COOPER: It's also the president is holding this money over Ukraine -- this is not his money. It's taxpayer money. American taxpayers have paid.
HARRIS: Exactly right.
COOPER: Given this money.
COOPER: So, when you think about it that way.
HARRIS: That's exactly right.
COOPER: He is holding American taxpayer money over the Ukrainian president's head. They need it to fight Russia, lives are hanging in the balance.
HARRIS: That's right.
COOPER: And he would get information that helps him against his main -- or at the time a political opponent in the upcoming election with American taxpayer dollars.
So, American taxpayers are paying for dirt on a person running for president.
HARRIS: Well, and you are absolutely right. These are in the Donald Trump's personal dollars. These are the -- these are the dollars of hard working Americans who have been paying taxes to their government with an expectation that that money will be used to their benefit in their best interests, which includes the best interests of national security.
But yet, Donald Trump is bartering and holding hostage American taxpayer dollars for the sake of his personal political benefit. And, again, let's remember that this money was to be used to support a partner in a democracy who has been trying to defend his country against an insurgent from Russia which is a longstanding adversary of our country.
And it is -- not, so the corruption is rampant in ways because it's not only about what might be for his personal benefit. It's also a misuse of public funds, in a way that is -- is unethical and is frankly in violation of all that we would expect the president as commander in chief would do for the best interests of national security.
COOPER: So strange yesterday, the Mulvaney press catastrophe was training on many levels. But one of the things he insisted on was that the Bidens had nothing -- dirt on Biden had nothing to do with what the president was seeking. It was all just this conspiracy theory about the server being in Ukraine and CrowdStrike. And that, yes, that was the quid pro quo that he wanted information on.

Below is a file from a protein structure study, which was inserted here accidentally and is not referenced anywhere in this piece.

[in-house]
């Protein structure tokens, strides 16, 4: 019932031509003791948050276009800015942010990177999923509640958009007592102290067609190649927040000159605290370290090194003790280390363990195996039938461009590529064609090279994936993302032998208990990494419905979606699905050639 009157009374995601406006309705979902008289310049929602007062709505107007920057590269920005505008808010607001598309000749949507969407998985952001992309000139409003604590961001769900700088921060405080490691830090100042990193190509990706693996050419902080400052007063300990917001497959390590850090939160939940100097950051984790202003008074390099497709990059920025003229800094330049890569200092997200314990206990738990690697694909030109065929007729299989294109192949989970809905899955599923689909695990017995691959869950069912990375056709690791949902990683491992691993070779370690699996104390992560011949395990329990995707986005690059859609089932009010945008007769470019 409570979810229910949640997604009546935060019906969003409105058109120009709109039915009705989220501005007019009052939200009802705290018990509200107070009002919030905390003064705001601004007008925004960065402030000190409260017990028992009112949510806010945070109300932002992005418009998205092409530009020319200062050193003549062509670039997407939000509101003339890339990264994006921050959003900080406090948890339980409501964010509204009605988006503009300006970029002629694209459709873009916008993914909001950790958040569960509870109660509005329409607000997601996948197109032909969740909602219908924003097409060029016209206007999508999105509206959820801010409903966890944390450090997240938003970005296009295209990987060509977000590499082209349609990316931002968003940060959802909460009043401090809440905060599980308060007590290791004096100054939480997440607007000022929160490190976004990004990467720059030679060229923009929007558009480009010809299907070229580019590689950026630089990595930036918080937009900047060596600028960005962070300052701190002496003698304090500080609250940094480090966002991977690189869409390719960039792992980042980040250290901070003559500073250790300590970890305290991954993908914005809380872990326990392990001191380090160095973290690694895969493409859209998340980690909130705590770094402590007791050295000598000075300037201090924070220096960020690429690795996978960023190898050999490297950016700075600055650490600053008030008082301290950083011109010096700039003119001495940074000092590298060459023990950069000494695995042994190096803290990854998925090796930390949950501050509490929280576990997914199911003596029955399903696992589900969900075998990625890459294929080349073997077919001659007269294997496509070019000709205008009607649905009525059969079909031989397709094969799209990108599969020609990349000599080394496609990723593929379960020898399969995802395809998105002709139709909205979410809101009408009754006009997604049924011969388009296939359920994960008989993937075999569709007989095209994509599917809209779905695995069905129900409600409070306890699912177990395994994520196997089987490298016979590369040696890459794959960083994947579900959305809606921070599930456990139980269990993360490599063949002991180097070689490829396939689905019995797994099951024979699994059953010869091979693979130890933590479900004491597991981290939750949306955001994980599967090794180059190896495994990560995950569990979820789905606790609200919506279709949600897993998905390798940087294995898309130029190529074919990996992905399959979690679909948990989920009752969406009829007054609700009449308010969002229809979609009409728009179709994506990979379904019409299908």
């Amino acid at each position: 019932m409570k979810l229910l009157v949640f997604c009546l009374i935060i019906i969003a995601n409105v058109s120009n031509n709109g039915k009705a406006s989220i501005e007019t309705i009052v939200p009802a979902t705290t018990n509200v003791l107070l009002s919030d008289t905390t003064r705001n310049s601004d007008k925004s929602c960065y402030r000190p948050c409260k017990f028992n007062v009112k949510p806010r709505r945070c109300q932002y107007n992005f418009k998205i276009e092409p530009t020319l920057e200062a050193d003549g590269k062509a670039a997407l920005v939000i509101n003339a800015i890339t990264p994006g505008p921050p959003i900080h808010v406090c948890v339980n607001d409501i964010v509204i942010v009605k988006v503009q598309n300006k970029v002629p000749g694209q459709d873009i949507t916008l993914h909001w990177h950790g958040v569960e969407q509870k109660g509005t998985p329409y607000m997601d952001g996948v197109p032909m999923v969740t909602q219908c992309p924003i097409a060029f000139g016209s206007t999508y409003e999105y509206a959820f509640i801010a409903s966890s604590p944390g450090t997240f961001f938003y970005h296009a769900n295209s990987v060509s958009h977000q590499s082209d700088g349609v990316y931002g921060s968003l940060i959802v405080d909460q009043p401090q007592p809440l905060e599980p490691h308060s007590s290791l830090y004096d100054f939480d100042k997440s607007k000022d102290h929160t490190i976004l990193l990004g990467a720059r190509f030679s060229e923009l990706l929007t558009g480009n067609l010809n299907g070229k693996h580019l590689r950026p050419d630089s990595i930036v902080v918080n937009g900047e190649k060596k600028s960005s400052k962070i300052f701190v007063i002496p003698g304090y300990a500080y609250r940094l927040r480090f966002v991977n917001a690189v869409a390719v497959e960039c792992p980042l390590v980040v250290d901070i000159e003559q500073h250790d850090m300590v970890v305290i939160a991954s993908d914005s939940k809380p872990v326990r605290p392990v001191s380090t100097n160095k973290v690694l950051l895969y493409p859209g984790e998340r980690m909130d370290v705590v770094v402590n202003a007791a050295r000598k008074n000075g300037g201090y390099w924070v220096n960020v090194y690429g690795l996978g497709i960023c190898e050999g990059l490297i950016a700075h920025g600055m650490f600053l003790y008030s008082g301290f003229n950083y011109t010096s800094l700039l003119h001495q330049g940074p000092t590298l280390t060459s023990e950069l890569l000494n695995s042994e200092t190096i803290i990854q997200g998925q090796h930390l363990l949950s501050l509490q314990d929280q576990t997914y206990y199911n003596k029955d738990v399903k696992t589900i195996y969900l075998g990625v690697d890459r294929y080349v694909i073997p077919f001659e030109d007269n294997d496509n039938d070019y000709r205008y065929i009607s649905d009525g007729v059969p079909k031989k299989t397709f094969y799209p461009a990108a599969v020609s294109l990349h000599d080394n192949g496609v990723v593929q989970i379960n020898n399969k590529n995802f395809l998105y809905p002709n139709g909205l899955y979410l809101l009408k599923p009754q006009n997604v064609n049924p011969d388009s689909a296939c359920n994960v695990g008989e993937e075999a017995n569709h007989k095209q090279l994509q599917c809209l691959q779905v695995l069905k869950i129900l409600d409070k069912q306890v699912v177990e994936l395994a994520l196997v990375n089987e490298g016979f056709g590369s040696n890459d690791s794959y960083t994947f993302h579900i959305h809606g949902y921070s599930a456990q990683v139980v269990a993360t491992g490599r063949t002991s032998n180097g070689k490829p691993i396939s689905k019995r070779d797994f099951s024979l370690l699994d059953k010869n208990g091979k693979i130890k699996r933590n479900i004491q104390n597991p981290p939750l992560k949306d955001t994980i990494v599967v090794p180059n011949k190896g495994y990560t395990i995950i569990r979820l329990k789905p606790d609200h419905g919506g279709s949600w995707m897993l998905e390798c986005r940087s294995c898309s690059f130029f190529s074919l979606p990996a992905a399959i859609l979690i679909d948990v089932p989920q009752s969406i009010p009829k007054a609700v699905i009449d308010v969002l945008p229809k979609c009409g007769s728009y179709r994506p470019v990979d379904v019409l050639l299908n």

But I don't understand how with a straight face Mulvaney can claim that dirt on the Bidens had nothing to do with it when the president in the transcript not only says the Bidens -- that's item number two on his ask after the guy, you know, is asking for the aid, but also just on the White House lawn, I think was October 3rd when asked -- he was asked what did you want the Ukrainian president to do after the call? And he said words to the effect of did -- I don't have the exact transcript. He said investigate the Bidens, do something on the Bidens. He has said it multiple times.
HARRIS: He's committing -- he is committing -- he is committing these acts that are violations of the law in the open, in the plain sight of the American people. And I think there are some who might be confused and might try to interpret -- well, how could he possibly be committing a crime if it happens in public?
There are plenty of crimes, let me tell you as a former prosecutor, that happen in public and people seeing it are called witnesses and witnesses then come forward with evidence that proves that crime. And that's exactly what's going to happen in this case and what has been happening in the case and it both relates to what Donald Trump has done -- I mean, you know, Mick Mulvaney, people say well he must have meant something else how could he possibly have told the truth about the fact that this was quid pro quo?
That's called a confession. That also happens a lot in criminal cases.
HARRIS: So, what we are seeing is frankly not atypical in a criminal proceeding. And in criminal cases, which there are confessions. That's why we have that term. And we use it often.
HARRIS: That's why we have the term witnesses. Because often there are people mo actually observe the crime as it is happening. And so, this is what we are seeing with this case.
COOPER: I'm always fast nature in courtrooms in when a defendant or attorney argues, well, no one would be so stupid as to do what my client is accused of the way he is accused of it when in fact many people are that stupid to do things exactly as they are charged with. I'm sure you have seen that many times.
COOPER: Senator Kamala Harris, I appreciate it. Thank you.
HARRIS: Yes. OK, take care. COOPER: All right. Take care.
Coming up next new reporting on White House damage control after Mick Mulvaney's admission that there was, in fact, a quid pro quo.
Later, one of the lawmakers raising concerns about the president's plan to hold next year's G-7 summit at his Florida country club.
COOPER: A remarkable week in the Ukraine affair ends with CNN exclusive reporting on testimony detailing Rudy Giuliani's efforts to obtain a visa for a Ukrainian official promising dirt on the Bidens. In addition, it comes with the White House full on damage control mode over Mick Mulvaney's quid pro quo admission though he didn't use the words quid pro quo, and then his un-admission, if you will.
CNN's Jim Acosta joins us with more on that.
So, talk about how the White House has been responding to all this.
JIM ACOSTA, CNN CHIEF WHITE HOUSE CORRESPONDENT: Well, Anderson, they were continuing to say that up was down, that black was white. That Mick Mulvaney did not commit a gaffe, even though they put out a statement cleaning up what he said yesterday.